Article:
OBG Project – Shoe & Hat Rack

I don't have that fedora anymore. Like many things, the internet ruined it.

Ah yes, time for another Oldie-But-Goodie project.  And pretty much self-explanatory!  Back in 2013, my wife asked me for a shoe rack, and I thought adding a few hat stands would be a nice touch.

The parts and build are straightforward.  With the exception of one component, everything was sourced at Lowes (Home Depot did not have the right sized pipe flanges).

Parts List:

3/8 Galvanized Floor Flange – Lowes (These seem more expensive than they should be… and you need 16 for the full shebang… Sorry.)

3/8 Galvanized Pipe, 12″ Long – Lowes (Can’t find online, but they’re there… They have to be, right?!  Grab 8.)

3/4″ Plywood, 4′ x 1′ – Lowes (If memory serves, buy two of these in 4′ x 2′ sheets and get them cut in half on site.  Comes in oak, birch, pine, etc.  Pick your favorite.)

Screws – Lowes (I think I used #10 x 3/4″ Flat Head Phillips Wood screws, but in general, be informed that wood screws are the worst)

Bumpers / Feet – Lowes (Whatever suits your fancy.  You’re not going to see them anyway)

Spray Paint – Lowes (I used hammered black.  I really like the way it looks.)

Wood Stain – Lowes (Choose based on your preference.)

Polyurethane – Lowes

11/16″ ID Set Screw Shaft Collar – McMaster 9414T14 (8 are needed)

Helpful Tools:


Power Drill

11/16″ Hole-Cutting Drill Bit


5/32″ Hex (for shaft collars)

  1. Cut Hat-Stands

    Assuming you’ve gotten the 4′ x 2′ plywood cut in half to 4′ x 1′, you’re already well on your way.  Use a compass to map out the circles for your hat stands, and cut them out with the jigsaw.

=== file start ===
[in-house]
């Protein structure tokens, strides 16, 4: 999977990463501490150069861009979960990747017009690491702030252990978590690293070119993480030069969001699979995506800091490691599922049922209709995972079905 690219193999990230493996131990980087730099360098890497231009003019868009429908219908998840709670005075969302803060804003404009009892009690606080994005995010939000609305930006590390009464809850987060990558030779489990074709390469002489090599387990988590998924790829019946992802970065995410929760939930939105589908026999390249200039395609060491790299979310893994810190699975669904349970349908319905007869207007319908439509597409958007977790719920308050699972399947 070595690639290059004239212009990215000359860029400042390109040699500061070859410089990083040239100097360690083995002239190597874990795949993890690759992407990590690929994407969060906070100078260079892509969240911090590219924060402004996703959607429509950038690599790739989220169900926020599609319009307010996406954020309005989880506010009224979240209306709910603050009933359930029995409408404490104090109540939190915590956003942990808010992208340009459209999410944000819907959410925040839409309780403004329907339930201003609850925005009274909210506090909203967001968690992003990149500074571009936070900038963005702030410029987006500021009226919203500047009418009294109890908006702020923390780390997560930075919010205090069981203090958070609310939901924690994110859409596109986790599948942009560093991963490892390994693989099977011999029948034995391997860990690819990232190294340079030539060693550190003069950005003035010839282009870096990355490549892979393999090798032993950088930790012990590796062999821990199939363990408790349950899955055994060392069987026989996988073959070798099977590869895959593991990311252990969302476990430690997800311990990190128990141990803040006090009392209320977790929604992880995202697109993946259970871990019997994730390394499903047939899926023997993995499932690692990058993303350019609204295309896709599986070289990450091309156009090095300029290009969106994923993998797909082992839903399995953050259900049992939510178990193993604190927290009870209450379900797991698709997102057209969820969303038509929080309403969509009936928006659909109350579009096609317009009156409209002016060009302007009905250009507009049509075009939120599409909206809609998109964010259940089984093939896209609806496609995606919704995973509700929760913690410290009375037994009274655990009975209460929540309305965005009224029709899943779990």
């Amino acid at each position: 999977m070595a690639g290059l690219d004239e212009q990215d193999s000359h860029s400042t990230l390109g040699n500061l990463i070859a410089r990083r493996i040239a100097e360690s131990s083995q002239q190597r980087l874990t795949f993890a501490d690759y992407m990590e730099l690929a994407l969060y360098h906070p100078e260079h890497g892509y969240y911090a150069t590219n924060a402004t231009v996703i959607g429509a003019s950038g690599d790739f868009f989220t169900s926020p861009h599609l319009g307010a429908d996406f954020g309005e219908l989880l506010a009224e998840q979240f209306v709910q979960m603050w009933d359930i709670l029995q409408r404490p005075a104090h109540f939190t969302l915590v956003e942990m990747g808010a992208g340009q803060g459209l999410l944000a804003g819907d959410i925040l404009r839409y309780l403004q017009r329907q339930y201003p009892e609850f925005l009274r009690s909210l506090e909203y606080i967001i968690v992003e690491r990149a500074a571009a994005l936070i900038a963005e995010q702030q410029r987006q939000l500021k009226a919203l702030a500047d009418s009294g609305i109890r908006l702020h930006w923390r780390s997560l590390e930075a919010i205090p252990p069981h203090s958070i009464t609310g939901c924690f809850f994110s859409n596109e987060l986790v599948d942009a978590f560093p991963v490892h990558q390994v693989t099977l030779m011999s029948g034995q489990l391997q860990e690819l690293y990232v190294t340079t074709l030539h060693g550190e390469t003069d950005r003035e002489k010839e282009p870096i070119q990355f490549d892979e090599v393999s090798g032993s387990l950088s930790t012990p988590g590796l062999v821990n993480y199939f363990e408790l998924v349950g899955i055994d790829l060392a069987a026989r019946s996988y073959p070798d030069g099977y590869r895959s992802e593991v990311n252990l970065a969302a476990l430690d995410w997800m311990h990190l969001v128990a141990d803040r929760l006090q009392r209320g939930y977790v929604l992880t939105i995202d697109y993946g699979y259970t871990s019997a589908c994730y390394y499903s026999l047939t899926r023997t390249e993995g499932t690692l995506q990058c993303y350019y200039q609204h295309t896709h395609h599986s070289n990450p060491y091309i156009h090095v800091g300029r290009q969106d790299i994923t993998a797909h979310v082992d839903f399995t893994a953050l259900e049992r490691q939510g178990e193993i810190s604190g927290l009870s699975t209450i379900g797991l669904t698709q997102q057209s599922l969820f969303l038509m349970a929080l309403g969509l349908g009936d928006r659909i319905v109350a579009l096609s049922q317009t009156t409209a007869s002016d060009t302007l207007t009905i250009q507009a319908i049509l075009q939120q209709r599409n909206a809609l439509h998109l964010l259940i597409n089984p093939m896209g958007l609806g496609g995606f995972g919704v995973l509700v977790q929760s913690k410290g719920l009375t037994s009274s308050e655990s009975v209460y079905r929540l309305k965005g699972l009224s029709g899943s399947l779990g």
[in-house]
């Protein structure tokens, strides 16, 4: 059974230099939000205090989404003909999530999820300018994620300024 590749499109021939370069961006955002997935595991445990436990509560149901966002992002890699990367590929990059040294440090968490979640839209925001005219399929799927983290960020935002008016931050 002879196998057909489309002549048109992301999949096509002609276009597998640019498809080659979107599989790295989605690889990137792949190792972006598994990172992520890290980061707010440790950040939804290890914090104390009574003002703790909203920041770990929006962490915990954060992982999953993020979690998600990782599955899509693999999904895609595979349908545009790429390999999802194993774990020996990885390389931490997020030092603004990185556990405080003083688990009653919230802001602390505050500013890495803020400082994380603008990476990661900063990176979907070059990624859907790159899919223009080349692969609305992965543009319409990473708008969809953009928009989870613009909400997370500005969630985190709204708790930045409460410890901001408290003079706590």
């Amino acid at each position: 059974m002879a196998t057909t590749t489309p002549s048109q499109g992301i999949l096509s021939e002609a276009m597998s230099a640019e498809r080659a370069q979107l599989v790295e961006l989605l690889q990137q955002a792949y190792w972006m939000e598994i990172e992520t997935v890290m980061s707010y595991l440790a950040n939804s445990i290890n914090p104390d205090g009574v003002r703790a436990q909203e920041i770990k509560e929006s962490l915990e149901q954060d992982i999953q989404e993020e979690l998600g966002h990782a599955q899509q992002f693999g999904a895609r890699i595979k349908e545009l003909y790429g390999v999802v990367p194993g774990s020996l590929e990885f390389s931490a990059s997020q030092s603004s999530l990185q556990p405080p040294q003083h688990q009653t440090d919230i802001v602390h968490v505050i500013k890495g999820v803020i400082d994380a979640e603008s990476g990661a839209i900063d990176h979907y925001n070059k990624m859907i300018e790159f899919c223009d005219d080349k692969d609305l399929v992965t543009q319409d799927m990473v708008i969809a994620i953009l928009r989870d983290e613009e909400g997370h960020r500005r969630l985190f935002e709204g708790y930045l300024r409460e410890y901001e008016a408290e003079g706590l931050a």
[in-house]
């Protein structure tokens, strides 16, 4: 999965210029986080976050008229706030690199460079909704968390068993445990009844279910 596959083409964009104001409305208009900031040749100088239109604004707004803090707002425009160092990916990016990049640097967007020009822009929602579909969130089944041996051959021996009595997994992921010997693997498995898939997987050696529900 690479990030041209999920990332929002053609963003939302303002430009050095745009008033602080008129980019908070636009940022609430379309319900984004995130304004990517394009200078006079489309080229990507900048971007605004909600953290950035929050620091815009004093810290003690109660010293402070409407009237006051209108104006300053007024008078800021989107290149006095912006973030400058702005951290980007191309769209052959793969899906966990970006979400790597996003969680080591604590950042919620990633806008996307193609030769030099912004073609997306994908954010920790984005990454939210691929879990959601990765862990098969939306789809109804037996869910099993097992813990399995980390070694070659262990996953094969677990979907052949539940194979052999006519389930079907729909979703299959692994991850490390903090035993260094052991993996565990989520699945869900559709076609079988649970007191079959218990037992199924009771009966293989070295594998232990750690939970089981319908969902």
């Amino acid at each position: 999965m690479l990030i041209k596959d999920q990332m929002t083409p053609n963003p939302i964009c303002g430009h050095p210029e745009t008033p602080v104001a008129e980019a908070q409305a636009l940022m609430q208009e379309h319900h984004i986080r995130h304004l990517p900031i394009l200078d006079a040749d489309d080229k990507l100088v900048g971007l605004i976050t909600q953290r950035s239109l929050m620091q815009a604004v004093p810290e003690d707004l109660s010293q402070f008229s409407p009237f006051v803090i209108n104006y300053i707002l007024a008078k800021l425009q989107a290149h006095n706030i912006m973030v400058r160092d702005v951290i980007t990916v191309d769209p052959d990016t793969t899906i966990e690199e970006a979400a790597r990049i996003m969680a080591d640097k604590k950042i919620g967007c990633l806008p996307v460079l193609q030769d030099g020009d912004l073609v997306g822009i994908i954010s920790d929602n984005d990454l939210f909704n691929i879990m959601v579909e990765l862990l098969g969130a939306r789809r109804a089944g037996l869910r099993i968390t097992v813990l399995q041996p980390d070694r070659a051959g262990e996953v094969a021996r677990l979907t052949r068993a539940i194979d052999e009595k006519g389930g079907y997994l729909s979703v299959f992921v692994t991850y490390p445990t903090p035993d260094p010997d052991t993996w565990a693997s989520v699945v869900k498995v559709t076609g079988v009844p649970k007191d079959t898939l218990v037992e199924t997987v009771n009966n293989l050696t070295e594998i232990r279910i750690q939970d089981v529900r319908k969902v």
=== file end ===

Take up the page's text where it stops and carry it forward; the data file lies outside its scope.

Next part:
This gorgeous kit was handed down to me by my late grandfather. Dude had good taste.

    If you have a better way of cutting circles, by all means.

  2. Prep Wood

    Drill four 11/16″ holes into one of the boards (I centered each one of them 2 1/4″ from the edges).  Sand, stain, and treat with polyurethane to your desired finish.

    *Insert inappropriate joke about wood here*

  3. Paint Pipes

    I don’t need to explain this, right?  You got this.

    Always more fun making things with a loved one. This is my beautiful wife.

  4. Stage Build & Assemble

    Measure twice. Drill once.

    When assembling, make sure you’ve got your center board and collars already on the pipe between the flanges.  It may be a bit tricky to maneuver, but you’re not getting them on if you’ve screwed everything else together beforehand.

    Speaking of screwing everything together, pre-drill your holes (I centered the pipes 2 1/4″ from the edges), because as I mentioned in their introduction, wood screws are the worst.

    Once your flanged pipes are secured to the top and bottom boards, use a level to sort out the center.

Still gets a lot of use around the house.

Done and done.

*Side note:  Having a kid is A TON of work.  Been wanting to post more regularly, but between running behind her as she discovers all the dangerous items in the house & removing all the discovered dangerous items in the house, I haven’t had loads of free time.

That being said, I’ve got a few new projects coming up on the horizon, and will get to sharing them as soon as I can.

In any case, if you’ve been enjoying the site, give me a follow on twitter @DragonMtnDesign!

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